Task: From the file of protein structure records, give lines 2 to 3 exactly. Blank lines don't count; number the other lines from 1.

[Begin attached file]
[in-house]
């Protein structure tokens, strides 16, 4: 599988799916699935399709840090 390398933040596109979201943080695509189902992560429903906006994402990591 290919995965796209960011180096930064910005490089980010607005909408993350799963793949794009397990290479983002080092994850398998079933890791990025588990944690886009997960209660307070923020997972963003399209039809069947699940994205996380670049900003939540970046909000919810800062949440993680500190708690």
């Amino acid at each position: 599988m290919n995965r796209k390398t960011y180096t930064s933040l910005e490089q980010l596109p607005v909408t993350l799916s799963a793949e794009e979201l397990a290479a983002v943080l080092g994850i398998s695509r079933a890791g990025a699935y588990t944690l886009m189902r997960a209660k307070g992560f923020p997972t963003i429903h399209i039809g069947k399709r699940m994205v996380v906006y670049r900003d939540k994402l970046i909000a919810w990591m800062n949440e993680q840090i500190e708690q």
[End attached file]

């Protein structure tokens, strides 16, 4: 599988799916699935399709840090 390398933040596109979201943080695509189902992560429903906006994402990591 290919995965796209960011180096930064910005490089980010607005909408993350799963793949794009397990290479983002080092994850398998079933890791990025588990944690886009997960209660307070923020997972963003399209039809069947699940994205996380670049900003939540970046909000919810800062949440993680500190708690």
């Amino acid at each position: 599988m290919n995965r796209k390398t960011y180096t930064s933040l910005e490089q980010l596109p607005v909408t993350l799916s799963a793949e794009e979201l397990a290479a983002v943080l080092g994850i398998s695509r079933a890791g990025a699935y588990t944690l886009m189902r997960a209660k307070g992560f923020p997972t963003i429903h399209i039809g069947k399709r699940m994205v996380v906006y670049r900003d939540k994402l970046i909000a919810w990591m800062n949440e993680q840090i500190e708690q």